The ordering process is an important part that might help you decide whether or not you will order from a specific shop. If you go to EasyEDA PCB ordering page, you will be greeted with a simple layout, you just need to drag&drop your gerber files and select the various options for the pcb panel.
They let you select the quantity, pcb thickness, soldermask color, surface finish, copper weight, temp rating, holes/traces/spacing, pretty much standard options with every board house these days.
You can also check an option to get a steel stencil if you need it and in the end you will get a build time estimate, a price estimate and you can also simulate the shipping cost. In my opinion this is a pretty straightforward, easy to use ordering form.
I ordered two pcb designs: first was 100x60mm ($75 for 5pcs with steel stencil) second was 106x55mm ($57 for 5pcs), black soldermask, ENIG finish. The total cost was $132 plus shipping. Shipping to Romania via DHL was another $37.
Unfortunately I no longer have my microscope so I am only using a macro lens to take close-up pictures of the pcbs but we can still observe the silkscreen quality and resolution in the picture below.
The vertical copper pads are 0.6×1.9mm in size and the text block saying “FRONT” is about 5.7×1.2mm. The printing on the 7pcb.com panel looks to be a bit sharper, not by much, just a bit. We can also notice EasyEDA placed some text under that connector on the top side of my pcb. Personally I don’t like it when they place text on my pcbs, but at least in this case they placed it under a connector where it would never get seen after the assembly.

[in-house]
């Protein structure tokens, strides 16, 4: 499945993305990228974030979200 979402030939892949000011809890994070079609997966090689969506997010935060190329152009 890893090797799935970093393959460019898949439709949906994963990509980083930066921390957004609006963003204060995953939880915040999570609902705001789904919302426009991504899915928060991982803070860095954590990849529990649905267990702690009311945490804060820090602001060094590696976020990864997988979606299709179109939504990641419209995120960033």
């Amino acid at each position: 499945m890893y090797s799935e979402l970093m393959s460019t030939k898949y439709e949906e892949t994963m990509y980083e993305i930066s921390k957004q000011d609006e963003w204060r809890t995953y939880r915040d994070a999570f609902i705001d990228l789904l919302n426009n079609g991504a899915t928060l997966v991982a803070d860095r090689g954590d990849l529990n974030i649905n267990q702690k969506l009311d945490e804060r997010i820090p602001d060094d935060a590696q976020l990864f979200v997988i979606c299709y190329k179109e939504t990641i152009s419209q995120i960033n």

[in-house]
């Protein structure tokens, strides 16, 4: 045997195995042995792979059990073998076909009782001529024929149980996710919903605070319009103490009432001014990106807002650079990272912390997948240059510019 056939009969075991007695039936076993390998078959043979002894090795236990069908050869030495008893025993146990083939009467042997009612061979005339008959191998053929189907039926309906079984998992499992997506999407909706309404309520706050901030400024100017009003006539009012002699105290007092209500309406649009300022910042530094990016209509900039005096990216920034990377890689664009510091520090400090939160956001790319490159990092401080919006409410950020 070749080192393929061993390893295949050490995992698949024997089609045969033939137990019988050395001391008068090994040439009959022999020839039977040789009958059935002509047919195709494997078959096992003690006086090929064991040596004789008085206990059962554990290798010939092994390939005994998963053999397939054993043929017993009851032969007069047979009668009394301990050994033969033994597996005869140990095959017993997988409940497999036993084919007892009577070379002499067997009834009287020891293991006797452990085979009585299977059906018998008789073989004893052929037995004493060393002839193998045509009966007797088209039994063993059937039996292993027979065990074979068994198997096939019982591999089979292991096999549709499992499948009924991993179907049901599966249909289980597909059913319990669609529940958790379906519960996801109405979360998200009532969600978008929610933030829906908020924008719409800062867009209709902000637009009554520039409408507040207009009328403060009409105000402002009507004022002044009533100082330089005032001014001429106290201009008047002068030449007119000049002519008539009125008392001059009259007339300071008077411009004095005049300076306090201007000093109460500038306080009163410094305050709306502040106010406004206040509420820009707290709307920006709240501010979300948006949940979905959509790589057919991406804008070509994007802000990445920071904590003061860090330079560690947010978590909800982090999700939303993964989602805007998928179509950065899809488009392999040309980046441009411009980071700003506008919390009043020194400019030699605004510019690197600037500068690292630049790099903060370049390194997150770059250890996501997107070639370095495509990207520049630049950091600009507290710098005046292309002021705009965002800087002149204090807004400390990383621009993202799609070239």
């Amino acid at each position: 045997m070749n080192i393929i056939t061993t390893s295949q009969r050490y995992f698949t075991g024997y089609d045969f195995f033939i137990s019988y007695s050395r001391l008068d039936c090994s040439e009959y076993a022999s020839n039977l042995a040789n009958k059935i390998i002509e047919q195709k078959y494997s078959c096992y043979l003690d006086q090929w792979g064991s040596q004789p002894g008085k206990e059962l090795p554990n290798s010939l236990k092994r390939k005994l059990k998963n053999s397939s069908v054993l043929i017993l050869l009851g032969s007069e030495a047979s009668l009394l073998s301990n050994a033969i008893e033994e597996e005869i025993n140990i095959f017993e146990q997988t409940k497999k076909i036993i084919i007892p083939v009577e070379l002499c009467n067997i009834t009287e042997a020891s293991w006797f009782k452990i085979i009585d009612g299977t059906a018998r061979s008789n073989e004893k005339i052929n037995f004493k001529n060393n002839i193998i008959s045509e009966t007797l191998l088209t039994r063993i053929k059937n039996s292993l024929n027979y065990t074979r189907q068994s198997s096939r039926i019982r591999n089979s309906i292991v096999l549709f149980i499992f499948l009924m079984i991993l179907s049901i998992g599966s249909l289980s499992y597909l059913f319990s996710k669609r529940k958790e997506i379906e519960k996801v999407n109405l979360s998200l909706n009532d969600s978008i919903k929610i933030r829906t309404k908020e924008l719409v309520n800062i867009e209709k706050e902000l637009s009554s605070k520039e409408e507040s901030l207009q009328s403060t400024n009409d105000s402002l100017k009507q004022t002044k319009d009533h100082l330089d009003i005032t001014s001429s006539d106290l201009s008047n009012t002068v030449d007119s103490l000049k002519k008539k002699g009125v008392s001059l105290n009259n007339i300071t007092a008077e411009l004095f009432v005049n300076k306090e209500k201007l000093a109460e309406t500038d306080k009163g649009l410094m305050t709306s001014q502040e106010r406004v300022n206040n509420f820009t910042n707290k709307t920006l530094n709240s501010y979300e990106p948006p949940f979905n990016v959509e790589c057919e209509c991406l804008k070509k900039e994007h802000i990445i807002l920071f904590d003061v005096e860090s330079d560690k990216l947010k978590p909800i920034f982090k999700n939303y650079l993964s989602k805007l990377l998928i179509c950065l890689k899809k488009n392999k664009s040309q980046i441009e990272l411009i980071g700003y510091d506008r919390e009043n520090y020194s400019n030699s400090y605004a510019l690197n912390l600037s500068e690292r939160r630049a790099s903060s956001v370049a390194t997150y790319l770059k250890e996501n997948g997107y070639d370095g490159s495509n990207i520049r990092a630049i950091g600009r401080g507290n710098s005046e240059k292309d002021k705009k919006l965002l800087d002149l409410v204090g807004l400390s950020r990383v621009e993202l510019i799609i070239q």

The soldermask alignment is not perfect but certainly acceptable and comparable between the two. It’s shifted on the same axis on both panels, but it doesn’t obstruct the copper pad in any way so that is perfectly acceptable, especially considering those passives are 0603 so the actual size is quite small.
The panel from 7pcb.com seems to have tighter tolerance for mask expansion and alignment but as I mentioned, the one from EasyEDA will work just as well as there is no pad obstruction happening.
No soldermask between the microcontroller pads for the EasyEDA panel while we have the mask on the 7pcb.com panel. I am not sure if 7pcb.com have a better more precise process for the soldermask application or is it just something specific to the matte black soldermask, maybe a different process specific to the matte black? Overall the soldermask print was uniform and without any scratches or problems on both panels.